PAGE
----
Raising Children

Commentary by Dr. Ursula A. Falk


Children & Parents


The relationship between parents and their progeny has changed drastically over the centuries.  Especially in America is that the case.  Jewish children and the values of their elders have been doubly affected.  The members of the younger generation are held in unusually high esteem, are protected, coddled, adored and are encouraged to live the “good life,” most often to their detriment.  

The result of such adoration can be harmful to the children that have been handled with not only “kid gloves” but with silk gloves.  We know that silk gloves tear while leather and woolen gloves are resistant and strong in comparison.  Thus are the overprotected adored darlings of today’s young generation.  They take for granted all the sacrifices that the parents have made to keep them dressed well and to afford  them everything that their hearts desire, no matter how hard the parents have to work to provide all of the goodness that their elders never had.  Parents are rarely appreciated for their unrealistic generosity and their adoration of their sons and daughters.  On the contrary; more and more is expected both in word and deed.  Parents are afraid to deny their cherubs anything.  This makes for a weak personality.  Such children have no derach eretz, do not honor their parents and have great and unreal expectations.  Many do not care to work; they play, and protect what they believe are their own interests.  Vacations from the easy life they already have is their goal; they do not think of tomorrow.  They desecrate their parents, speak “loshan horrah” (evil words) about them, enumerate any inconvenience that may have come their way, spend earthly goods almost totally on their pleasures.  Parents do not tell the “truth” or reality to them.  Children will move out, become hostile and domineering, and cannot accept the harsh reality of everyday life that adults in our society must face if they are to become successful human beings. Koved does not exist.  Roles change as parents change and as they cannot do or provide as much as they were once able.  As the once all giving parent becomes frail he or she is denigrated.  The “children” make themselves the “parents” of their elderly mothers and fathers.  They direct them, find flaws, hurl insults, do not want to visit them, when invited become rejecting, and let it be known that it is a great effort for them to celebrate occasions with their elders.  They are doing favors to the two people who have been their teachers, their mentors, their philanthropists, their protectors, their guides.  All those deeds are denied and forgotten.  These children do not share much about themselves as they come to maturity and denigrate their parents’ guidance and interest in them with disdain and with hostile silence. Their “friends” are most important to them and naturally these folks will agree with all the “loshan horah” that the perpetrator declares and will always agree to such utterances.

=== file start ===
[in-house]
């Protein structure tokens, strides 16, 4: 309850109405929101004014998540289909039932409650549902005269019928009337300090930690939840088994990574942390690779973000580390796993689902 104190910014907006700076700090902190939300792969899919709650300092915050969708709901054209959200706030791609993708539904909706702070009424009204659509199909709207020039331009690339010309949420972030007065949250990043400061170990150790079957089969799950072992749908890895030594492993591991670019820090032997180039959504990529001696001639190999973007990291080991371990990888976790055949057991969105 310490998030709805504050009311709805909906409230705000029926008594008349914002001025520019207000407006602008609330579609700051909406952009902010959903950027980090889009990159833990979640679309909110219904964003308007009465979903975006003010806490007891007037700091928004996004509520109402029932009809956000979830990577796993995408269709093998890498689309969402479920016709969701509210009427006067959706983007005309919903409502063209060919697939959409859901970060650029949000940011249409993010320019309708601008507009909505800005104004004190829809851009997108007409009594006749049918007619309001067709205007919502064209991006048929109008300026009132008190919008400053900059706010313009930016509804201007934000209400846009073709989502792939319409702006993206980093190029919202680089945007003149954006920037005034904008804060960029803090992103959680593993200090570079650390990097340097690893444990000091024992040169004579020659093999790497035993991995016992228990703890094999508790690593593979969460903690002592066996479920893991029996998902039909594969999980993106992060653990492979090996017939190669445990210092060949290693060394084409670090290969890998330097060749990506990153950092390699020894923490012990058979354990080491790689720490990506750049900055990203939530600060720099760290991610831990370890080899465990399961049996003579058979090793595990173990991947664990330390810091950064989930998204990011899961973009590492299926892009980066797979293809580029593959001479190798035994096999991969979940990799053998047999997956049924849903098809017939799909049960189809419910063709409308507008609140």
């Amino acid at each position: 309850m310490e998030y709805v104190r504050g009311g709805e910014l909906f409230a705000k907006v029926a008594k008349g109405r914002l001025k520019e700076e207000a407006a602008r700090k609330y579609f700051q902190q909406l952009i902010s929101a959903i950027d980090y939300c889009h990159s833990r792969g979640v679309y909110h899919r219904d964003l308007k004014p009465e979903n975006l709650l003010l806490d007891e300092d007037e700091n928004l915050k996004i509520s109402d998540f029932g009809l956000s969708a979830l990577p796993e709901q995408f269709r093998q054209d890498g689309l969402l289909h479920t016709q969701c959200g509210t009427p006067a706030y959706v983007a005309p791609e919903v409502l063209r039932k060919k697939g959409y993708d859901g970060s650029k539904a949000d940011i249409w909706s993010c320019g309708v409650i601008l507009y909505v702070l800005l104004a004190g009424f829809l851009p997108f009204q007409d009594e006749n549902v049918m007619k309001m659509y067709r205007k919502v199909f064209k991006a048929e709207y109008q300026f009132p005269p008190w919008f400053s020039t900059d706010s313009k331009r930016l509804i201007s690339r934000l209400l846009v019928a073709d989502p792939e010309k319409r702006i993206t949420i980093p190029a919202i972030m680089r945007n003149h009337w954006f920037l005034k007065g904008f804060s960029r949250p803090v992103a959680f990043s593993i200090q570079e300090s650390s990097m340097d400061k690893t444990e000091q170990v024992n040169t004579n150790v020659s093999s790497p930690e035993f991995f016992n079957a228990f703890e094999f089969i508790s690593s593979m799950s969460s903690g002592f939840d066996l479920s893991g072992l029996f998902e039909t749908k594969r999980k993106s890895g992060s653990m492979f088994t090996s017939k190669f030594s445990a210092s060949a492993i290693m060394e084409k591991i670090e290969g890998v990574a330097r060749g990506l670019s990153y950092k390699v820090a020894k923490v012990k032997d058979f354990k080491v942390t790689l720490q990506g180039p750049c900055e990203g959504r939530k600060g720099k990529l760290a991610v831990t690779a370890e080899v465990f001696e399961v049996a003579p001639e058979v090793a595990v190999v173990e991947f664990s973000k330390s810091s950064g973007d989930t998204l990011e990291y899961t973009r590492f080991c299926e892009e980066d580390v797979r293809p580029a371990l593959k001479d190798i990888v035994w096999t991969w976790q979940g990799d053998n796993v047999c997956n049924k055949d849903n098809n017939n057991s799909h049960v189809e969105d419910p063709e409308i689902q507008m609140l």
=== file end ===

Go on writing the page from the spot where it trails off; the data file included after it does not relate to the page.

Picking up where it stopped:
One is reminded here of a Jewish widow who raised her only son by herself.  She became a cleaning woman to her wealthy neighbors, fed her son the finest food she could afford while she ate chicken feet, leftovers and libation that was filling.  She wore the same clothing that she had for years while she bought her son whatever she could to make him acceptable to his classmates.  She slaved to see him through medical school.  When he graduated he did not invite his mother to the graduation because he was ashamed to be seen with her with her cheap mended clothing and unfashionable hairdo.

Looking back in history at the European Jews who escaped to the New Country, AMERICA, we see how far they came.  They were ambitious, worked from childhood in whatever they could find, were multitaskers, were never afraid of work, honored their parents, and did every and all that they could to become strong human beings.

  Let us all remember that coddling and overprotecting our children makes for disrespect, for distortions, for anger, for weaklings.  Let us go back to guiding our juniors to be healthy and self-reliant.  Remember an old parable in a biblical quotation:  The mother who told Absalom when she disciplined him:  “Wenn du wirst schlecht sein gibt mir die Welt die Schuld” (If you will become evil the world will hold me responsible).


Dr. Ursula A. Falk is a psychotherapist in private practice and the author of several books and articles.

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